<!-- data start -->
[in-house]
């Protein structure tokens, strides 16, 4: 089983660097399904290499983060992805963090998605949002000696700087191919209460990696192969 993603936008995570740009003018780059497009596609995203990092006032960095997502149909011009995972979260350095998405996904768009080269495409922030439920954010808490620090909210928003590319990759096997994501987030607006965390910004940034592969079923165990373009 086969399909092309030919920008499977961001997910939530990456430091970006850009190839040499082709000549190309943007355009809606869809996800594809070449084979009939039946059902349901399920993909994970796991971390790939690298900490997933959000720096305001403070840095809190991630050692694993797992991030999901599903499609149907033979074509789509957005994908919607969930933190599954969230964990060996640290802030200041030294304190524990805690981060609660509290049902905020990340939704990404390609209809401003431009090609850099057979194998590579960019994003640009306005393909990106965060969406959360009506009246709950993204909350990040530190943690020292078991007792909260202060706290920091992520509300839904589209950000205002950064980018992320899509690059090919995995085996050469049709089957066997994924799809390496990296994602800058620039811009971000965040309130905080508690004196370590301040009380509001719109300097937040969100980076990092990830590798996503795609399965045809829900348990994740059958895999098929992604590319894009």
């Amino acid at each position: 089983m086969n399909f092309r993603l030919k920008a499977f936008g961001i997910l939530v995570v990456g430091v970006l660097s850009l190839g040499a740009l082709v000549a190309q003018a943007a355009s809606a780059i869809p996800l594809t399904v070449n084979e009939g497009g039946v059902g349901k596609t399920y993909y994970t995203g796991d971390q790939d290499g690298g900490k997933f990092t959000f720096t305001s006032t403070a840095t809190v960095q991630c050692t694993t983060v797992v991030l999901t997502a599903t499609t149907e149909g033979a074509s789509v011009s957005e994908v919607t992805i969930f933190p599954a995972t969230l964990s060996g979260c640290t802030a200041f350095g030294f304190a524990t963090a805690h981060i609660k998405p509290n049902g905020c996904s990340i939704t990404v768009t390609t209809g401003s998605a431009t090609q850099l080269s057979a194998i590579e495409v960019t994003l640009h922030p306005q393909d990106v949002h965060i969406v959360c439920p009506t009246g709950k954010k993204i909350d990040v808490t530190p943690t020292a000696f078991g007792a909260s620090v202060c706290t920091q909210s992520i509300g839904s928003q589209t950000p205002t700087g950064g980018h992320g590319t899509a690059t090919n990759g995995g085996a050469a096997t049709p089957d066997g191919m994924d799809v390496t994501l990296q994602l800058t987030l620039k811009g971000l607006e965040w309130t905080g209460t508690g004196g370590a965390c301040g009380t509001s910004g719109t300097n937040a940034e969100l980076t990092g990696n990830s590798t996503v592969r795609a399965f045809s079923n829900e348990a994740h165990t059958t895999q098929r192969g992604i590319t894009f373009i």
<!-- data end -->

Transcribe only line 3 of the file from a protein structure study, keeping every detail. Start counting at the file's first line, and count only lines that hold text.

């Amino acid at each position: 089983m086969n399909f092309r993603l030919k920008a499977f936008g961001i997910l939530v995570v990456g430091v970006l660097s850009l190839g040499a740009l082709v000549a190309q003018a943007a355009s809606a780059i869809p996800l594809t399904v070449n084979e009939g497009g039946v059902g349901k596609t399920y993909y994970t995203g796991d971390q790939d290499g690298g900490k997933f990092t959000f720096t305001s006032t403070a840095t809190v960095q991630c050692t694993t983060v797992v991030l999901t997502a599903t499609t149907e149909g033979a074509s789509v011009s957005e994908v919607t992805i969930f933190p599954a995972t969230l964990s060996g979260c640290t802030a200041f350095g030294f304190a524990t963090a805690h981060i609660k998405p509290n049902g905020c996904s990340i939704t990404v768009t390609t209809g401003s998605a431009t090609q850099l080269s057979a194998i590579e495409v960019t994003l640009h922030p306005q393909d990106v949002h965060i969406v959360c439920p009506t009246g709950k954010k993204i909350d990040v808490t530190p943690t020292a000696f078991g007792a909260s620090v202060c706290t920091q909210s992520i509300g839904s928003q589209t950000p205002t700087g950064g980018h992320g590319t899509a690059t090919n990759g995995g085996a050469a096997t049709p089957d066997g191919m994924d799809v390496t994501l990296q994602l800058t987030l620039k811009g971000l607006e965040w309130t905080g209460t508690g004196g370590a965390c301040g009380t509001s910004g719109t300097n937040a940034e969100l980076t990092g990696n990830s590798t996503v592969r795609a399965f045809s079923n829900e348990a994740h165990t059958t895999q098929r192969g992604i590319t894009f373009i």